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May 17, 2005

Filed under: music»artists»nin

Album Review: With Teeth

For three minutes, With Teeth had me worried. The first track, "All the Love in the World," begins like an outtake from The Fragile: staggered synth beat, wandering piano, reserved vocals. Trent Reznor's voice cracks in the first verse, then recovers. Gradually, the song grows until it's good, but not great. And then, almost exactly at 3:13, the bottom drops out. The extra noises vanish, the piano reverts to power chords, and the synth beat is replaced by a classic cheesy NIN kick, pounding out quarter notes. Reznor reemerges vocally, stronger, surrounded by a chorus of thousands. It's like watching Keanu Reeves walk into the lobby of the Matrix for the first time.

At that moment, I knew that With Teeth was going to be just fine.

What you need to understand about With Teeth is that it is a collection of singles. I have a personal rule about NIN CDs: I never shuffle them. On the last two full releases, The Downward Spiral and The Fragile, the songs are part of a cohesive whole, blending from one to another. The Fragile in particular uses instrumentals to move between songs, changing moods, tempos, and styles. With Teeth doesn't do any of that. It's not a concept album, and it's easier to listen to, although perhaps less ultimately rewarding.

That being said, there's hardly a bad song here, no matter what order you play them in. Reznor isn't taking any huge steps forward technically, but he sounds absolutely comfortable with the tools at his disposal, and it lets him stretch out sonically. Tracks like "The Line Begins to Blur", "Every Day Is Exactly The Same," and "Getting Smaller" are vintage NIN, with heavy distortion and vocals wrapped around a complicated but ultimately danceable beat. They're great, but it's oddballs like "Sunspots" and "With Teeth" that stand out. The former sounds like the Pixies run through a blender, and the latter struts monstrously through the overpronounced but oddly catchy chorus ("uh-WITH-uh-TEETH-ah!"). The radio single, "The Hand That Feeds," has grown on me with repeated listenings. Its rhyming dictionary chorus is its weakest link and a throwback to Reznor's sometimes clumsy writing skills, but the rest of the song is solid, enjoyable industrial pop.

By far my favorite song on With Teeth is it's most unique offering, "Only." The drumbeat is funky even by NIN standards, and it's got one of those two-note basslines that induce chronic toe-tapping. But it's the lyrics and their delivery that cracks me up, since Reznor speaks his lines like some sort of manic beat poet.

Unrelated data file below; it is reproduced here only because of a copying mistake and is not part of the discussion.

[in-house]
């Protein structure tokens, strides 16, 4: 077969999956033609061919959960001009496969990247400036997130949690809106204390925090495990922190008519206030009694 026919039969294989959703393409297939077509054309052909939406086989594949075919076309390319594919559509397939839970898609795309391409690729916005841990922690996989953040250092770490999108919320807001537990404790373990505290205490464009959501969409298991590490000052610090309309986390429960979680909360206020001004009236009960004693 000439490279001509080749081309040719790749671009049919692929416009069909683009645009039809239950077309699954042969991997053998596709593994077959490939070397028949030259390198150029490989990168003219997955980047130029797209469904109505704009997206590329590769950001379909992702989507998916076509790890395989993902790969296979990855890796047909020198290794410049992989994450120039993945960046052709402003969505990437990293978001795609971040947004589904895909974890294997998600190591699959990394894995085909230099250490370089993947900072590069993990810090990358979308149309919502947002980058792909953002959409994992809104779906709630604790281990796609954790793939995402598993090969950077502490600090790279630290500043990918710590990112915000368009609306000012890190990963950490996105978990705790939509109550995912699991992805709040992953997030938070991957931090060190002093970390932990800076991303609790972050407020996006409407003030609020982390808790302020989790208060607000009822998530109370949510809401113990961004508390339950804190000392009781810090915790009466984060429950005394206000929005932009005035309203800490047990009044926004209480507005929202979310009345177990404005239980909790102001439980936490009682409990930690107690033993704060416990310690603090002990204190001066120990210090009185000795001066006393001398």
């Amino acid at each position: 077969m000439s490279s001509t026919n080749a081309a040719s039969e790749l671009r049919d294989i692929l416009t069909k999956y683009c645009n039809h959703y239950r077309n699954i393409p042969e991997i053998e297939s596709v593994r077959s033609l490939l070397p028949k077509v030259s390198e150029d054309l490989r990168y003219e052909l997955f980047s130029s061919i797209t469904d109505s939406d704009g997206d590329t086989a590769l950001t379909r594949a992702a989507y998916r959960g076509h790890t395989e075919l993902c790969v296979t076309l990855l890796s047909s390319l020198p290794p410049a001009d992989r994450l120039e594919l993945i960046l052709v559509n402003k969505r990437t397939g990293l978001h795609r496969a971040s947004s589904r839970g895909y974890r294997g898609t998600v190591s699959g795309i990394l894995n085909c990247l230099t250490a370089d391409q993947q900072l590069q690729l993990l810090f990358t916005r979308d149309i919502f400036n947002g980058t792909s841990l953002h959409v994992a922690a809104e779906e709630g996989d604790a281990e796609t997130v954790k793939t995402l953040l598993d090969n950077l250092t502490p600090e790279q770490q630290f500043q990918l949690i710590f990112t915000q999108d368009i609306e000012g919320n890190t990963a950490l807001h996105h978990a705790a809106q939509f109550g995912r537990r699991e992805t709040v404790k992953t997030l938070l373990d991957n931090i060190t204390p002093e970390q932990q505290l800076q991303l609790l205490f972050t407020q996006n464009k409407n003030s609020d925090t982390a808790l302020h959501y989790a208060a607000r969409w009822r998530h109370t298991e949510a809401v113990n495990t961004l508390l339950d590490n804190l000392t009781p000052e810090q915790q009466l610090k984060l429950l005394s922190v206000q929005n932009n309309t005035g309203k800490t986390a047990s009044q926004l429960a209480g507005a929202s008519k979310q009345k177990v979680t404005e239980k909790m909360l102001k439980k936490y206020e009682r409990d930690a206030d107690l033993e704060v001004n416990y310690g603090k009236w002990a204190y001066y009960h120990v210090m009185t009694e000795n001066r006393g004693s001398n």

i'm becoming less defined
as days go by
fading away
well, you might say i'm losing focus
kind of drifting
into the abstract
in terms of how i see myself
I wouldn't say that it's upbeat, because this is still Nine Inch Nails, but it's definitely a little off-kilter--in a good way. It feels like Reznor has accepted the grim subject matter of his work, but he's able to find fresh angles from which to view it. In fact, that's a pretty good description of With Teeth as a whole. I understand that Reznor went clean while making this album, and there's a resulting air of self-awareness throughout. The music is still dark, but With Teeth explores that darkness instead of just wallowing in it.

The weakest points of the CD are songs that don't take advantage of Reznor's new range. "You Know What You Are?" and "The Collector" almost stall With Teeth after "All the Love in the World" as solid but unremarkable NIN. They could easily be tracks from The Downward Spiral or Broken. Besides that, it's hard for me to find much fault here. The production is, of course, flawless, and the DVD side of the dual-disc format offers a "Hand That Feeds" music video and a 5.1 mix, which is very nice. The lack of a theme means that With Teeth may not hold up as well as previous NIN releases in the long run, but that's not the intention. Instead, it's a great set of songs collected for shorter listening times. Fans of Reznor's work should definitely pick it up.

One last note: the dual-disc version may have some decent features, but it also doesn't always play nice with various CD and DVD players. My car unit (a cheap Panasonic) and home computer optical drive (some bizarre Korean import technology bought on a whim) handle it just fine, but the Dell computers at work don't like it. They refuse to even see the CD side, and have trouble reading the DVD side. If you have a choice, and you don't plan on listening to it in a 5.1 setup, see if a copy on standard CD exists. The extras aren't worth the hassle.

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